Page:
Peroxynitrite‐Induced Cytotoxicity in PC12 Cells: Evidence for an Apoptotic Mechanism Differentially Modulated by Neurotrophic Factors

Abstract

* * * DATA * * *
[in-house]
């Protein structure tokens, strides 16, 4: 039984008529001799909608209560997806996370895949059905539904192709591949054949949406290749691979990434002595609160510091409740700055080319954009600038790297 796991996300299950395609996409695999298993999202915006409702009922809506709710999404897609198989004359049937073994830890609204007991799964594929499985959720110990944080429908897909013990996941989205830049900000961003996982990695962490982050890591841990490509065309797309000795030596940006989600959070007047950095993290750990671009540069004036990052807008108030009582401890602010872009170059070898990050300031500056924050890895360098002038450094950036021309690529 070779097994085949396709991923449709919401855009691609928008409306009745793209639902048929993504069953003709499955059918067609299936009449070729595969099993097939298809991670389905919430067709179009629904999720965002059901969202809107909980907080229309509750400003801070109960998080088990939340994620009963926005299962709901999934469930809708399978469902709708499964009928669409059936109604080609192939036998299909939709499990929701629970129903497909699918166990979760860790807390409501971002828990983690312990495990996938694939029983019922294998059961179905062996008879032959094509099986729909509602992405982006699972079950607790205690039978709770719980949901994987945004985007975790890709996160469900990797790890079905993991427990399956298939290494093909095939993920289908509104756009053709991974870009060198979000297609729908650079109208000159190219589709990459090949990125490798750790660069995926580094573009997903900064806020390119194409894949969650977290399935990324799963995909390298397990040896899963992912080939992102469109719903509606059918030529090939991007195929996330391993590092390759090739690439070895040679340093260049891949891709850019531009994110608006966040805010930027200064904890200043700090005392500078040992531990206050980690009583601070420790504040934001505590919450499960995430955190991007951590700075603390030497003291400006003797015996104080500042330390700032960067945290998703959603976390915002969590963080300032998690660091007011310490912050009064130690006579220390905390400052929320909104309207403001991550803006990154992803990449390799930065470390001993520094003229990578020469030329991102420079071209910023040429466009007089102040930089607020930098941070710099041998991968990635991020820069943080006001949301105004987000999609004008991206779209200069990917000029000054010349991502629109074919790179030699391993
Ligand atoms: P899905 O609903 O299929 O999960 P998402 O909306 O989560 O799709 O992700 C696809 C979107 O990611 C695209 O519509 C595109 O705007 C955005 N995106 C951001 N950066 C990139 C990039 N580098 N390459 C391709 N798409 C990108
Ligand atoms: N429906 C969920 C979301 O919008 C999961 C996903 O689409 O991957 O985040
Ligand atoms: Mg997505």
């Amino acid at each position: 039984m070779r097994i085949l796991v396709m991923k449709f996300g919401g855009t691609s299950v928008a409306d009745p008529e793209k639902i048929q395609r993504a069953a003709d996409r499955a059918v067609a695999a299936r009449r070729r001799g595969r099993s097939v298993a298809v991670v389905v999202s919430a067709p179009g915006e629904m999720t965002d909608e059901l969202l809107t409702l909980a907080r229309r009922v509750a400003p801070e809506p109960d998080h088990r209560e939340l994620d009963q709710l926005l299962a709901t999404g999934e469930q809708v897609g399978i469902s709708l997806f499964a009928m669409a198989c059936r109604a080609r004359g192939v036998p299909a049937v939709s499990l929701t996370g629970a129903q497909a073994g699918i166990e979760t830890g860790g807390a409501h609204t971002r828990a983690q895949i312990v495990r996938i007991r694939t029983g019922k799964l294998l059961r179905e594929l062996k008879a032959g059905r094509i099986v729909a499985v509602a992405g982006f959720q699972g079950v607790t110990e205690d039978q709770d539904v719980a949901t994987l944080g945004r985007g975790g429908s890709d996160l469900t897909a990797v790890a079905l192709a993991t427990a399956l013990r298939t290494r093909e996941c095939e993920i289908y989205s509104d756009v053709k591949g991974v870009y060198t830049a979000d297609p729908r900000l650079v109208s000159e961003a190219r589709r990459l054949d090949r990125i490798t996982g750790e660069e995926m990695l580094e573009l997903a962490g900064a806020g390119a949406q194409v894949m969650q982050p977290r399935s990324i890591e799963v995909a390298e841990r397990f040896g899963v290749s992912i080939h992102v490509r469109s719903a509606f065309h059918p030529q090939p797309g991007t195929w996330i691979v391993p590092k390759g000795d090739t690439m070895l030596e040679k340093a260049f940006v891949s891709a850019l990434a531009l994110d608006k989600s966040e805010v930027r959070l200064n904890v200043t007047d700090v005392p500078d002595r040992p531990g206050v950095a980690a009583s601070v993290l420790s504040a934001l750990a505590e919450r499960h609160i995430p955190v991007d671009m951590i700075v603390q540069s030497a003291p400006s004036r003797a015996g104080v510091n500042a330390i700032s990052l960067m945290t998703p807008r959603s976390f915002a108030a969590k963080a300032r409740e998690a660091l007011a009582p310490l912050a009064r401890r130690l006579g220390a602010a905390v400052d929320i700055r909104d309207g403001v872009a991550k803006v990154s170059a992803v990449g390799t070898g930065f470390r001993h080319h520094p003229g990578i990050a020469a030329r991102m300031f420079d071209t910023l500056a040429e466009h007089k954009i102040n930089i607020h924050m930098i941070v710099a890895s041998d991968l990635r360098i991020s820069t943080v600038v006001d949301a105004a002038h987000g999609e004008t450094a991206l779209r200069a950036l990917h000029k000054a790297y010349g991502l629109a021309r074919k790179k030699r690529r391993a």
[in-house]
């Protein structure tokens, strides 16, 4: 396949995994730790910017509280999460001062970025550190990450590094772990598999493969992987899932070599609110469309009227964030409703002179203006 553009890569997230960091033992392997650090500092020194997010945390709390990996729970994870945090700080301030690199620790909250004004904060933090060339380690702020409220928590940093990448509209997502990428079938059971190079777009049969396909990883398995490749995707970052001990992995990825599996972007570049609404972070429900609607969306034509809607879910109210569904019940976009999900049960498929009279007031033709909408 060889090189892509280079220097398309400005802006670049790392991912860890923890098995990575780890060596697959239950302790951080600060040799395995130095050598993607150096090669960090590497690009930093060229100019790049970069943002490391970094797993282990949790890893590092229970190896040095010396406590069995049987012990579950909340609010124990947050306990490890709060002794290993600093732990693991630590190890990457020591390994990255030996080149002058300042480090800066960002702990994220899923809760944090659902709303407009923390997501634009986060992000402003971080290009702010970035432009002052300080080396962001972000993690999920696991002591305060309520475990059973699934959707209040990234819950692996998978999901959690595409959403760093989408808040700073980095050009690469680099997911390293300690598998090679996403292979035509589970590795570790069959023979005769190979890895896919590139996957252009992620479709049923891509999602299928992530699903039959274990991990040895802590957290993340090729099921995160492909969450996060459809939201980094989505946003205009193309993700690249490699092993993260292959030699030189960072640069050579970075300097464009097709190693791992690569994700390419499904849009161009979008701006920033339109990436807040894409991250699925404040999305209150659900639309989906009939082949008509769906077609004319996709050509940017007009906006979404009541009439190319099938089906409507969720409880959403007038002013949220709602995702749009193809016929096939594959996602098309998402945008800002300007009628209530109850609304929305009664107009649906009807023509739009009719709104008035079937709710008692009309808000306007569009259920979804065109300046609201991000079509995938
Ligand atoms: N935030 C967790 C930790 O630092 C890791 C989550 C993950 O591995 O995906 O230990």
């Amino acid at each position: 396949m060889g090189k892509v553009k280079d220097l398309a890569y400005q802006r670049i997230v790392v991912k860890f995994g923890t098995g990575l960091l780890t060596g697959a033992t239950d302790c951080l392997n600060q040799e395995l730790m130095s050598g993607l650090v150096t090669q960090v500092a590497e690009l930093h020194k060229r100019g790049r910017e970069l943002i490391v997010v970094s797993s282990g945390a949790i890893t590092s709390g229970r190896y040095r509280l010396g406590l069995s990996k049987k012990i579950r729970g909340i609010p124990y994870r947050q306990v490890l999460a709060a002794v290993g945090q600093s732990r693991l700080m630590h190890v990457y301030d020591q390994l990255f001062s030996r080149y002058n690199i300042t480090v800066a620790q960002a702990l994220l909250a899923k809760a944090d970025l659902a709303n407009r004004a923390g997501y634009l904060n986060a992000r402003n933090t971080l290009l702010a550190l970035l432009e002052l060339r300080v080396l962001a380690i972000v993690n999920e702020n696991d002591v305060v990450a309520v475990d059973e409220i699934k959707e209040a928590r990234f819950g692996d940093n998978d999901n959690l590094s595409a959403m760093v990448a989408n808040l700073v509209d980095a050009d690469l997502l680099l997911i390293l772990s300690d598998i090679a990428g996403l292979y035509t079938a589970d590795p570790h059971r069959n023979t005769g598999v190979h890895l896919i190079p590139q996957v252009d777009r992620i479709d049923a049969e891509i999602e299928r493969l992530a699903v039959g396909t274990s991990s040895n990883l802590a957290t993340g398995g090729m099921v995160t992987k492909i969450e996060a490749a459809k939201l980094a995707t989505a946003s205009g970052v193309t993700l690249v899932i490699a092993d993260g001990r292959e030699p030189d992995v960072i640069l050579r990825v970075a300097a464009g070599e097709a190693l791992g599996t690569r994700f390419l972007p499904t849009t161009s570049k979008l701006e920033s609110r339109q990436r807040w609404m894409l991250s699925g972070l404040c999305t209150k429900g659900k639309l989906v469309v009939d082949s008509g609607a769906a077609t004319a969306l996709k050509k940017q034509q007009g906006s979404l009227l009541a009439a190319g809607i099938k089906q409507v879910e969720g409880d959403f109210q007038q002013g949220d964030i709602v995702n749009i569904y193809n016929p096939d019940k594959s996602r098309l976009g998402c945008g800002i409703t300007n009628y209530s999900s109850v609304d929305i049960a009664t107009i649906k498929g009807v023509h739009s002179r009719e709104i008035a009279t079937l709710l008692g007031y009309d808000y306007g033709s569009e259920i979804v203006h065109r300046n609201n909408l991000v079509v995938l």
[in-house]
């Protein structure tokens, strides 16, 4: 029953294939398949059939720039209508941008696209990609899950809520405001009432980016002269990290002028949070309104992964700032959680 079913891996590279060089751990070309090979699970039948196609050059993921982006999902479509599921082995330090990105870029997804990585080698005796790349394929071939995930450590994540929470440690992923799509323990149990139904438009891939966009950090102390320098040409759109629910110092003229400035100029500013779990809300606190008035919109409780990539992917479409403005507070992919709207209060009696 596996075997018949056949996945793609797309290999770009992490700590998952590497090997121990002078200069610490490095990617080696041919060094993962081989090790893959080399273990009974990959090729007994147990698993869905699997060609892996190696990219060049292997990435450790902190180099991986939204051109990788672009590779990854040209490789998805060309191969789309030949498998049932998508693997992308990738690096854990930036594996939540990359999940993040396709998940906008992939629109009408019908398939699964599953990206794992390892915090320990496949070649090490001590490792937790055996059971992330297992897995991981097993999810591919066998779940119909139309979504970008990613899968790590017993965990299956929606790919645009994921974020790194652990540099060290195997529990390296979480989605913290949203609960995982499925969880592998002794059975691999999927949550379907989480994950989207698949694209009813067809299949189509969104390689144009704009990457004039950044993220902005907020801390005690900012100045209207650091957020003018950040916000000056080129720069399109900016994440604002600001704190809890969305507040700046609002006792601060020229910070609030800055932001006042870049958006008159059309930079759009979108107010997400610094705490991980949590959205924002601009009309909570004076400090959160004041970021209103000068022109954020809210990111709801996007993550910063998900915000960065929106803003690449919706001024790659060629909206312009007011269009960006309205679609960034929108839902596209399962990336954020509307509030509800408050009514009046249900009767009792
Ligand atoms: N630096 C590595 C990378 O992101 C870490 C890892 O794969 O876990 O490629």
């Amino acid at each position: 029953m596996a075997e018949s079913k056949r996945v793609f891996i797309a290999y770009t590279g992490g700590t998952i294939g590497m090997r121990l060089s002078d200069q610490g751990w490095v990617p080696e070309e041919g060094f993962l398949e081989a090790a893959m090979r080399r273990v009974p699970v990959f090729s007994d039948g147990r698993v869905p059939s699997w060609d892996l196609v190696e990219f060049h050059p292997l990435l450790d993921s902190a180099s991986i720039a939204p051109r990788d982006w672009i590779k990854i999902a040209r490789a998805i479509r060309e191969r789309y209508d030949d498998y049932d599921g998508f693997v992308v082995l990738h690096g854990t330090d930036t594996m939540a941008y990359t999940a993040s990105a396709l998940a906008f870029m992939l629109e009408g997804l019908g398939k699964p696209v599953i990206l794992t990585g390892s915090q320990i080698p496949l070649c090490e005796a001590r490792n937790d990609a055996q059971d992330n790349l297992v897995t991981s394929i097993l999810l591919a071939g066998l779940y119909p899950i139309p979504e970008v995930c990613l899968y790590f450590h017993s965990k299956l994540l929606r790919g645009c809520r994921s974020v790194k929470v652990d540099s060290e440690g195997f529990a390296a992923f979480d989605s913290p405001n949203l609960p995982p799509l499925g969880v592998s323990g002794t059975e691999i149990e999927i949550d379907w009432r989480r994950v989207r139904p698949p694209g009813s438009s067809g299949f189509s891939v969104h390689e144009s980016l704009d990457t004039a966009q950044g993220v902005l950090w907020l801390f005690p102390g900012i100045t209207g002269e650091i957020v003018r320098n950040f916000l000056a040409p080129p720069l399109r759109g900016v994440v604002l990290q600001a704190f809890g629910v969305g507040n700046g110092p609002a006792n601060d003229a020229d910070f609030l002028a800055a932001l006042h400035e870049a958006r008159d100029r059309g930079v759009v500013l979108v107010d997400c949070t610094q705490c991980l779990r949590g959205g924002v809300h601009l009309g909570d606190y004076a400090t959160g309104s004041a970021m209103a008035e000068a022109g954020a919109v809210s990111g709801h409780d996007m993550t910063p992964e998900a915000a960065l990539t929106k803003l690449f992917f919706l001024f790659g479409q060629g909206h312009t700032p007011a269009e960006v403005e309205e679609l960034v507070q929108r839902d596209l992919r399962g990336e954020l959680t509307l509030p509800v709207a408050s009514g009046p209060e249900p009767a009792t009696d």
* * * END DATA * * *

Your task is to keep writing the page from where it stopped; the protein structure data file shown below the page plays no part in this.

<jats:p><jats:bold>Abstract:</jats:bold> Peroxynitrite is a powerful oxidant formed by the near‐diffusion‐limited reaction of nitric oxide with superoxide. Large doses of peroxynitrite (>2 m<jats:italic>M</jats:italic>) resulted in rapid cell swelling and necrosis of undifferentiated PC12 cells. However, brief exposure to lower concentrations of peroxynitrite (EC<jats:sub>50</jats:sub> = 850 µ<jats:italic>M</jats:italic>) initially (3–4 h) caused minimal damage to low‐density cultures. By 8 h, cytoplasmic shrinkage with nuclear condensation and fragmentation became increasingly evident. After 24 h, 36% of peroxynitrite‐treated cells demonstrated these features associated with apoptosis. In addition, 46% of peroxynitrite‐treated cells demonstrated DNA fragmentation (by terminal‐deoxynucleotide transferase‐mediated dUTP‐digoxigenin nick end‐labeling) after 7 h, which was inhibited by posttreatment with the endonuclease inhibitor aurintricarboxylic acid. Serum starvation also resulted in apoptosis in control cells (23%), the percentage of which was not altered significantly by peroxynitrite treatment. Although peroxynitrite is known to be toxic to cells, the present study provides a first indication that peroxynitrite induces apoptosis. Furthermore, pretreatment of cells with nerve growth factor or insulin, but not epidermal growth factor, was protective against peroxynitrite‐induced apoptosis. However, both acidic and basic fibroblast growth factors greatly increased peroxynitrite‐initiated apoptosis, to 63 and 70%, respectively. Thus, specific trophic factors demonstrate differential regulation of peroxynitrite‐induced apoptosis in vitro.</jats:p>

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